As a teenager I had two distinct talents. The first we won’t go into now, but the second was a talent for what I call ‘illicit viewing’. This involved an almost ninja-like ability to creep downstairs after dark without waking my parents and watch all manner of video tapes that I had managed to procure through a variety of nefarious means.
These were sometimes the latest instalment in the Electric Blue series of (ahem) art films, but often the film I was watching would be what would shortly come to be known as a video nasty. My parents would have been appalled but, light of foot and lithe of limb that I was, I got away with it.
I’d sit there in the dark for 90 minutes, enduring dodgy video tracking and poor colour saturation and, in a very strange and skewed sort of way, fall in love with what I was watching. It’s an experience anyone of a certain age who is familiar with the early 80s home video explosion may recognise. It is certainly one that is echoed in the recollections of many of the participants in Jake West’s superb documentary Video Nasties: Moral Panic, Censorship And Videotape.
West’s documentary forms the centre piece of the three disc DVD set Video Nasties: The Definitive Guide, and tells the story of the sudden explosion of horror films in the early 1980s and the ensuing media and political frenzy that led to bans, prosecutions and heartfelt pleas from Members of Parliament to consider the effects that all this depravity was having on the nation’s dogs (of which, more later).
And one thing captured superbly on all three discs that is often missing from more sober accounts of this episode is the sheer thrill of it all, the giddy excitement and illicit pleasures of watching films with titles like Don’t Go Into The Woods, Twitch Of The Death Nerve and Zombie Creeping Flesh. It was never the quality or even the content of these films that engendered, for many, a love of horror, but the experience of what it was like to watch them, a sense of expectation that this was edge of the seat stuff and that we could all soon find ourselves in very big trouble.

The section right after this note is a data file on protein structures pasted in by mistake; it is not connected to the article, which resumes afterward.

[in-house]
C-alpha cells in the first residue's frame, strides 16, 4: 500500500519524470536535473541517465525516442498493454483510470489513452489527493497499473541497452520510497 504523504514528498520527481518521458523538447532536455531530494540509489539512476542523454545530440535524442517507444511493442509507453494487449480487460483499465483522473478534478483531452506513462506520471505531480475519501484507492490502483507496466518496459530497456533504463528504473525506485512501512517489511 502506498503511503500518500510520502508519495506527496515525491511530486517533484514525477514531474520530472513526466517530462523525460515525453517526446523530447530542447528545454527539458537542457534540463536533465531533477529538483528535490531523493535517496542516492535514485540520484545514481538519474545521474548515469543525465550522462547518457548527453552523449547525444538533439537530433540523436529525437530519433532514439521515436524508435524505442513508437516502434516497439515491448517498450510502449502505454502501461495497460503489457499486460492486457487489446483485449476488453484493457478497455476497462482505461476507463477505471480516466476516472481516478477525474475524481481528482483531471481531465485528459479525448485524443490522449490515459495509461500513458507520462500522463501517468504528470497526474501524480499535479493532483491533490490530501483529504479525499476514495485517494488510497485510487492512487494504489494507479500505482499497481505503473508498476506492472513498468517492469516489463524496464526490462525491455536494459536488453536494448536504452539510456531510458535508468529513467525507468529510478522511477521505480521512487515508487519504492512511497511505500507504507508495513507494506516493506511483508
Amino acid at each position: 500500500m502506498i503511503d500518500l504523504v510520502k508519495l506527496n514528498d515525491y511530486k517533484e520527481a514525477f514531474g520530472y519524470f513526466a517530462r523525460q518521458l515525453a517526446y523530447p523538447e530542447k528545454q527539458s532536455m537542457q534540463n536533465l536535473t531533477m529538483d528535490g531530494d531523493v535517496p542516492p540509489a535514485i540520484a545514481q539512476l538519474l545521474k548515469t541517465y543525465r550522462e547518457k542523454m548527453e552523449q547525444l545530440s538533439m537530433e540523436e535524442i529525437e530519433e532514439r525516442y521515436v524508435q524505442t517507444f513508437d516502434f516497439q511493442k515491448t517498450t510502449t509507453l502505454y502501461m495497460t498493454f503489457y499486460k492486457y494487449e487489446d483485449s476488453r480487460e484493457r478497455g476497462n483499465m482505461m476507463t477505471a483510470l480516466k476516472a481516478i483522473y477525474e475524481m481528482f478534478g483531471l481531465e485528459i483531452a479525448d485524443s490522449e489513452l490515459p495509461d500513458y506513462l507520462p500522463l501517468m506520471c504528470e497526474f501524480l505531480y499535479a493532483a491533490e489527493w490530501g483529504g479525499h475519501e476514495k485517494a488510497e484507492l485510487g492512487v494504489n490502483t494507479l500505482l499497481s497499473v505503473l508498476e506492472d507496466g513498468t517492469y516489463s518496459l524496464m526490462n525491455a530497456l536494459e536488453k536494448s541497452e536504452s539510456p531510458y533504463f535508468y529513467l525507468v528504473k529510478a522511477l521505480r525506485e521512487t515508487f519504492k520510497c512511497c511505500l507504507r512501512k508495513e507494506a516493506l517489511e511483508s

All of this is conveyed wonderfully in the first half hour of the documentary through recollections of various talking heads (Christopher Smith, Neil Marshall and Kim Newman, among them), some welcome footage from The Young Ones, and a dizzying segment that includes footage from all 72 ‘official nasties’ to a backing track of The Damned’s (what else?) Nasty.
None of which is to say that this is a film that will appeal only to those wishing to wallow in nostalgia. The subsequent account of political and media uproar is a fascinating and timely reminder of what can happen when headlines and hysteria fail to concern themselves with the facts.
A moral crusade led by a horrified Mary Whitehouse (President of the National Viewers and Listeners Association) and much of the tabloid press, all led to a chain reaction of events that saw MP Graham Bright’s Private Members Bill pass into law as the Video Recordings Act (1984). This basically meant that all videos needed to be submitted for classification before distribution, and if they weren’t, those responsible could potentially be prosecuted under the Obscene Publications Act.
The documentary relates all of this with as much objectivity as it can muster, considering the sheer injustice of much of what was taking place, including some outrageous distortions of academic research in the pursuit of scaremongering headlines. It also throws in some amusing asides such as the fact that the porn magazine, Whitehouse, was named after the great lady herself. And yes, that really is an elected member of parliament seriously contending that research on the effects of these films will prove that such material has an adverse effect on dogs.